20. Marc-Andre Fleury, G, Pit (22)
21. David Backes, F, StL (23)
22. Tyler Seguin, F, Dal (18)
23. Phil Kessel, F, Tor (19)
24. James Neal, F, Pit (30)
25. Logan Couture, F, SJ (24)
26. Duncan Keith, D, Chi (27)
27. Claude Giroux, F, Phi (28)
28. Dustin Byfuglien, D, Wpg (25)
29. Nicklas Backstrom, F, Was (29)
30. Patrick Marleau, F, SJ (31)
31. Ben Bishop, G, TB (36)
32. Joe Pavelski, F, SJ (34)
33. Josh Harding, G, Min (20)
34. Bobby Ryan, F, Ott (32)
35. Drew Doughty, D, LA (33)
36. Antti Niemi, G, SJ (35)
37. Semyon Varlamov, G, Col (42)
38. Shea Weber, D, Nsh (39)
39. Corey Crawford, G, Chi (40)
40. Marian Hossa, F, Chi (46)
41. Martin St. Louis, F, TB (41)
42. Ryan Kesler, F, Van (43)
43. Eric Staal, F, Car (38)
44. Roberto Luongo, G, Van (37)
45. Matt Duchene, F, Col (61)
46. Jonas Hiller, G, Ana (52)
47. Taylor Hall, F, Edm (44)
48. Kris Letang, D, Pit (53)
49. Jamie Benn, F, Dal (45)
50. Niklas Kronwall, D, Det (47)
51. Joe Thornton, F, SJ (48)
52. Zach Parise, F, Min (51)
53. James van Riemsdyk, F, Tor (49)
54. Ryan Suter, D, Min (59)
55. Kyle Turris, F, Ott (62)
56. Johan Franzen, F, Det (65)
57. Jonathan Quick, G, LA (97)
58. Alexander Steen, F, StL (60)
59. Andrei Markov, D, Mon (56)
60. Alex Pietrangelo, D, StL (57)
61. Steve Mason, G, Phi (72)
62. Rick Nash, F, NYR (50)
63. Thomas Vanek, F, NYI (58)
64. Max Pacioretty, F, Mon (70)
65. Kevin Shattenkirk, D, StL (82)
66. Craig Anderson, G, Ott (104)
67. David Krejci, F, Bos (64)
68. Jarome Iginla, F, Bos (75)
69. Gabriel Landeskog, F, Col (66)
70. Kari Lehtonen, G, Dal (63)
71. Keith Yandle, D, Pho (68)
72. Evander Kane, F, Wpg (69)
73. Radim Vrbata, F, Pho (73)
74. Jeff Carter, F, LA (76)
75. Jeff Skinner, F, Car (98)
76. T.J. Oshie, F, StL (81)
77. Brent Seabrook, D, Chi (83)
78. Jimmy Howard, G, Det (110)
79. Jaromir Jagr, F, NJ (71)
80. Jonathan Bernier, G, Tor (80)
81. Jakub Voracek, F, Phi (87)
82. Milan Lucic, F, Bos (91)
83. Kyle Okposo, F, NYI (94)
84. David Perron, F, Edm (84)
85. Henrik Lundqvist, G, NYR (78)
86. Jay Bouwmeester, D, StL (85)
87. Justin Williams, F, LA (77)
88. Jaroslav Halak, G, StL (67)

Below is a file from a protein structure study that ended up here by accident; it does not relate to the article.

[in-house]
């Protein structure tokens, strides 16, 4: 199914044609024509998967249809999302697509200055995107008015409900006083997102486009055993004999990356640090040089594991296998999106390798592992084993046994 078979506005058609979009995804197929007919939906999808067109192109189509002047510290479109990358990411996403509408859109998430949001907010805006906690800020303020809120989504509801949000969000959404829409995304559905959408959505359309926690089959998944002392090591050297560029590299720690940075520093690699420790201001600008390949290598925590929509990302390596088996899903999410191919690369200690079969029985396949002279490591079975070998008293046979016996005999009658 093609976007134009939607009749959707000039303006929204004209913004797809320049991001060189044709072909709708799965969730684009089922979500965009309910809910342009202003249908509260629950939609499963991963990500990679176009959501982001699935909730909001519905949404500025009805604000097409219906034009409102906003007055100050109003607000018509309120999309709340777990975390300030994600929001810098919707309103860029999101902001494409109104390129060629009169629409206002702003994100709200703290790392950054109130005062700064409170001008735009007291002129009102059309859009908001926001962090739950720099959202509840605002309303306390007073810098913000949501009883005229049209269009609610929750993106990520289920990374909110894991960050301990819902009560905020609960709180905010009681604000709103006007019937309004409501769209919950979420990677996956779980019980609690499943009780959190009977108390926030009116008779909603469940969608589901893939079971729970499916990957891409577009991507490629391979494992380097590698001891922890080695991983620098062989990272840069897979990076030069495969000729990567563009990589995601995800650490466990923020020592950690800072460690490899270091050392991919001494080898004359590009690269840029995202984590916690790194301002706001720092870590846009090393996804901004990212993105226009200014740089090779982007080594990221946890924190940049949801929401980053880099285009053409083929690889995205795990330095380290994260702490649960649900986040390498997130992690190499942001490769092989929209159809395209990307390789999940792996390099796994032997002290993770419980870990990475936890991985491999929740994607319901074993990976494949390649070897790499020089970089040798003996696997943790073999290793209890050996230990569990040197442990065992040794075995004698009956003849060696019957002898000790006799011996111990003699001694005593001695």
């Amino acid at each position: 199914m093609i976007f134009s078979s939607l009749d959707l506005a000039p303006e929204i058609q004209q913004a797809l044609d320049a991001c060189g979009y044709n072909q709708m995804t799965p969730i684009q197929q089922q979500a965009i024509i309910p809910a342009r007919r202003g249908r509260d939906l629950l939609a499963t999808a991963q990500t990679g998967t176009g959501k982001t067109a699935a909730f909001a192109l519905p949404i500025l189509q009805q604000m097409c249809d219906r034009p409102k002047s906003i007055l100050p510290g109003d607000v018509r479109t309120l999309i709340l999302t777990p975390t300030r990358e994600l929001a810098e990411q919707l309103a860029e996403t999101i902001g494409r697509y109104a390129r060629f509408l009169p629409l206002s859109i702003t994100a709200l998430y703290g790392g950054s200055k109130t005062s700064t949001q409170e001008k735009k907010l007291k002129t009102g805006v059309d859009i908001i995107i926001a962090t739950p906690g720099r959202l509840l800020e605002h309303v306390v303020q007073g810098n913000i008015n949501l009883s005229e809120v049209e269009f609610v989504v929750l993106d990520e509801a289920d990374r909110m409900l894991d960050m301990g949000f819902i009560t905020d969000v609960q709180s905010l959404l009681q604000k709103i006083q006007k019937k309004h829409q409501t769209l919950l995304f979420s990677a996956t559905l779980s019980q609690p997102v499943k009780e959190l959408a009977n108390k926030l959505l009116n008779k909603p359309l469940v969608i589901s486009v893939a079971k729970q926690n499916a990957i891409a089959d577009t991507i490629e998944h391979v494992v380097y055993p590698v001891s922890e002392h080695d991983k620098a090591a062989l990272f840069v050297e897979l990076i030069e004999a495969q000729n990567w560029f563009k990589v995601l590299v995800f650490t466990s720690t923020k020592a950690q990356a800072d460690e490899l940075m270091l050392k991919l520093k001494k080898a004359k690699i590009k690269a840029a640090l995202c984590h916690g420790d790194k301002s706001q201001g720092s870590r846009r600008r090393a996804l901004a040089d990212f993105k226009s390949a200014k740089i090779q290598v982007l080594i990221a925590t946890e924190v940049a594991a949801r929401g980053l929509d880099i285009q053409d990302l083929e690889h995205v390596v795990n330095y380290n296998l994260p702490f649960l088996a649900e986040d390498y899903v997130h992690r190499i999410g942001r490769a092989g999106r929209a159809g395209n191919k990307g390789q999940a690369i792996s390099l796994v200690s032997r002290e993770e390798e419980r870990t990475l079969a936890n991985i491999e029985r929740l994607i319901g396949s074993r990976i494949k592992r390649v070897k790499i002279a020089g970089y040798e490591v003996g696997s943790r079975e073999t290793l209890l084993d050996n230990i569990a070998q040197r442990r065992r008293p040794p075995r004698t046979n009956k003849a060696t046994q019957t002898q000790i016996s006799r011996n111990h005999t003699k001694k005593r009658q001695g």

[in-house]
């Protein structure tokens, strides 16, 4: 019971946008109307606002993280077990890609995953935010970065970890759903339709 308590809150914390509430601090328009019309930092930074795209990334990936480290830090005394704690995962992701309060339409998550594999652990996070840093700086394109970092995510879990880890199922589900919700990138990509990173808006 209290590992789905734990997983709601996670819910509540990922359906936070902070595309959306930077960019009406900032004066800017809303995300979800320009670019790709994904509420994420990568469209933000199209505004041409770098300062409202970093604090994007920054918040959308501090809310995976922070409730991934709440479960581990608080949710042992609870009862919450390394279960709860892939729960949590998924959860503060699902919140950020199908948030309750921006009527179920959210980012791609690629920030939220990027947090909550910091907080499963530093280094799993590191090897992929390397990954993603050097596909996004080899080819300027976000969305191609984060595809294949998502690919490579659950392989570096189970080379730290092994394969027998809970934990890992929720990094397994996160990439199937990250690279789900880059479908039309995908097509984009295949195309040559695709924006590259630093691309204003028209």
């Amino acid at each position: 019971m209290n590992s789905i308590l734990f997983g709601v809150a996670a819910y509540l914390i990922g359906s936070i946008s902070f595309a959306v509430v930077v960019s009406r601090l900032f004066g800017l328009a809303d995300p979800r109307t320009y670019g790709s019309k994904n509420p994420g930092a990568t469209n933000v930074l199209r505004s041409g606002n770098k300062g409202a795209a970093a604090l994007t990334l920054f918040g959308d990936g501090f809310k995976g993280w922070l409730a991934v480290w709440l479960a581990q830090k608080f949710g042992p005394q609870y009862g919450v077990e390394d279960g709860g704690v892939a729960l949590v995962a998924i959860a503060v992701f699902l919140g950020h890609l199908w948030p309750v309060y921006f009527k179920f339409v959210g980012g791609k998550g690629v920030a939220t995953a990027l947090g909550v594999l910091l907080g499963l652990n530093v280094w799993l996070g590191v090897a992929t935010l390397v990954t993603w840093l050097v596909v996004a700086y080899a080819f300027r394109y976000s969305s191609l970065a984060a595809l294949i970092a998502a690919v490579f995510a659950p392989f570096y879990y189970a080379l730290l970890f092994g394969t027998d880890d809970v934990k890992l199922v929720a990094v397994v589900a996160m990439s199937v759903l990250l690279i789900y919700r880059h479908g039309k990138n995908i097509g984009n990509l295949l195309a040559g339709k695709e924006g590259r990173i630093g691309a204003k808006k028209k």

89. Jordan Eberle, F, Edm (86)
90. Dion Phaneuf, D, Tor (88)
91. Brandon Dubinsky, F, Cls (90)
92. Brent Burns, F, SJ (102)
93. Cory Schneider, G, NJ (120)
94. Bryan Little, F, Wpg (93)
95. Alexander Semin, F, Car (162)
96. Brad Richards, F, NYR (74)
97. Andrew Ladd, F, Wpg (95)
98. Cam Fowler, D, Ana (96)
99. Blake Wheeler, F, Wpg (128)
100. Derek Stepan, F, NYR (99)
101. Oliver Ekman-Larsson, D, Pho (54)
102. Sergei Bobrovsky, G, Cls (156)
103. Jason Garrison, D, Van (101)
104. Jason Spezza, F, Ott (79)
105. James Wisniewski, D, Cls (89)
106. Patrice Bergeron, F, Bos (103)
107. Zdeno Chara, D, Bos (105)
108. Mike Green, D, Was (106)
109. Ryan Johansen, F, Cls (108)
110. Clarke MacArthur, F, Ott (124)
111. Ryan Miller, G, Buf (144)
112. Shane Doan, F, Pho (109)
113. Mikko Koivu, F, Min (55)
114. Jaden Schwartz, F, StL (138)
115. Brian Elliott, G, StL (298)
116. Dustin Penner, F, Ana (111)
117. Brandon Saad, F, Chi (107)
118. Daniel Alfredsson, F, Det (113)
119. Tomas Plekanec, F, Mon (126)
120. Martin Hanzal, F, Pho (115)
121. Matt Niskanen, D, Pit (150)
122. Nazem Kadri, F, Tor (92)
123. Torey Krug, D, Bos (118)
124. Jiri Hudler, F, Cgy (119)
125. Paul Stastny, F, Col (116)
126. Mike Smith, G, Pho (122)
127. Ryan Nugent-Hopkins, F, Edm (114)
128. Erik Johnson, D, Col (125)
129. Chris Kreider, F, NYR (136)
130. Joffrey Lupul, F, Tor (127)
131. Matt Moulson, F, Buf (117)
132. Dustin Brown, F, LA (123)